There’s no telling what the future holds except that we can guarantee further critiques of Roy Hibbert’s offensive game and uncertainty around this draft class, particularly those top-three youngsters who guarantee us nothing except our own over-analysis and speculation. The crystal balls and eight-balls and the eight crystal balls and draft similarity scores are all imperfect. Your gods, their gods are as unreliable as Rob Deer’s ability to get a base hit off Sandy Koufax. Probabilities improve when we’re down to four teams (one of which is imploding on itself like one of those downtown buildings surrounded by people and offices and dwellings, laced on the inside with explosives that ensure the building will cave in, and everyone else can just stand in their office with a mug of coffee, certain they’ll be entertained, but more importantly, safe) and we think we’re confident that we’ll get a Spurs-Heat rematch. But we don’t know … so we watch the games. Enough of my feeble meanderings. Let’s talk about the week that was:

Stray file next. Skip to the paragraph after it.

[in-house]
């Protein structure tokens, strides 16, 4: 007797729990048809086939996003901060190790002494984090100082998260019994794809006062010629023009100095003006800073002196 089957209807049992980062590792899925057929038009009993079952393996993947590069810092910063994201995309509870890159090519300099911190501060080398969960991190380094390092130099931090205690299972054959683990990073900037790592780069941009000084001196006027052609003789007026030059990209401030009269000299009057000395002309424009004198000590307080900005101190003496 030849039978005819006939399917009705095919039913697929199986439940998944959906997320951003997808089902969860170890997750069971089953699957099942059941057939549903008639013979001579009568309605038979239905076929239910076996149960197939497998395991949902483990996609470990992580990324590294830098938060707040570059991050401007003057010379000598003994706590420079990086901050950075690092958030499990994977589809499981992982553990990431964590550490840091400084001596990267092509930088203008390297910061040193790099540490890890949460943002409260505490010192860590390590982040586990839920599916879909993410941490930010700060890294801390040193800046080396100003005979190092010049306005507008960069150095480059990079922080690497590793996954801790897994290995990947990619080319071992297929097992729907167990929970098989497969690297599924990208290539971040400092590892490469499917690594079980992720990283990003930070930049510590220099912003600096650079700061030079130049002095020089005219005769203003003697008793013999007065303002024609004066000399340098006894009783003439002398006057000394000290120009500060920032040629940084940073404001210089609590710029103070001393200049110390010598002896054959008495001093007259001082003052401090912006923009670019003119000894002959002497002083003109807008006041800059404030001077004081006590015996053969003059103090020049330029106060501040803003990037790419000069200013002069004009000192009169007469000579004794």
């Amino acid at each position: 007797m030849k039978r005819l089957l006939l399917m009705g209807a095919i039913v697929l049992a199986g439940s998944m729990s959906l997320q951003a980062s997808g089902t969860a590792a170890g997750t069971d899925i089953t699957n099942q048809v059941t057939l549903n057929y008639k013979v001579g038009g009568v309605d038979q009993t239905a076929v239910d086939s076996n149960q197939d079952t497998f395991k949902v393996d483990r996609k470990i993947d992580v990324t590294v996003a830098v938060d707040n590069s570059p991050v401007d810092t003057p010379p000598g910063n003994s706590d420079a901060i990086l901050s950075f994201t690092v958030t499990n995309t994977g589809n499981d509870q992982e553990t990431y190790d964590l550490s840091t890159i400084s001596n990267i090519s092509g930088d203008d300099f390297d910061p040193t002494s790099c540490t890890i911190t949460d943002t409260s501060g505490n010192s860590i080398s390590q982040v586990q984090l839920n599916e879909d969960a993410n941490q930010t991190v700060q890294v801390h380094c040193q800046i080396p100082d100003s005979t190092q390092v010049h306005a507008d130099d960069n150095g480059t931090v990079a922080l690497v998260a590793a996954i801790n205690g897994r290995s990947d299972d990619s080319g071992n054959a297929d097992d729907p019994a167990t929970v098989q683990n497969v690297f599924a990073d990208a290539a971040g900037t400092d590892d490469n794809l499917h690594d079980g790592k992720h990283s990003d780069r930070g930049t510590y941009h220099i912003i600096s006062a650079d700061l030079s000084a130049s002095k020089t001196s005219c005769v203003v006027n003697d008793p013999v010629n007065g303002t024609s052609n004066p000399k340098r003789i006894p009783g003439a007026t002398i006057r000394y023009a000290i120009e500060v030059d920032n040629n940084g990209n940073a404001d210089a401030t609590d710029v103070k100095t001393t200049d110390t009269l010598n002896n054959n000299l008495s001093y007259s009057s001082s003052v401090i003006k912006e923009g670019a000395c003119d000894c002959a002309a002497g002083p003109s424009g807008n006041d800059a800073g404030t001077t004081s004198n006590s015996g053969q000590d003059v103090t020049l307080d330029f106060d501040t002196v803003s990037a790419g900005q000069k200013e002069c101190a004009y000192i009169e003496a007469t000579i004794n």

In keeping with the gleefully-received trend of oral histories, the Atlanta Hawks’ Director of Interactive Marketing, Micah Hart posted a fantastic piece on NBA.com about “The Duel” between Larry Bird and Dominique Wilkins from game seven of the 1988 Eastern Conference semis. Hart’s piece is the essence of comprehensive, a well-documented, detailed piece that includes commentary from the major players involved in this great battle. Of course, it was the Celtics who walked away with the home victory on the shoulders of Bird’s 20-point fourth quarter while the Hawks lost again despite Wilkins’s 47-points. The monolithic dependence on winning and losing is only subject to histories like these that are able to transcend experience by branching out into rarely-explored dimensions. If Hart’s oral history isn’t enough, watch the video: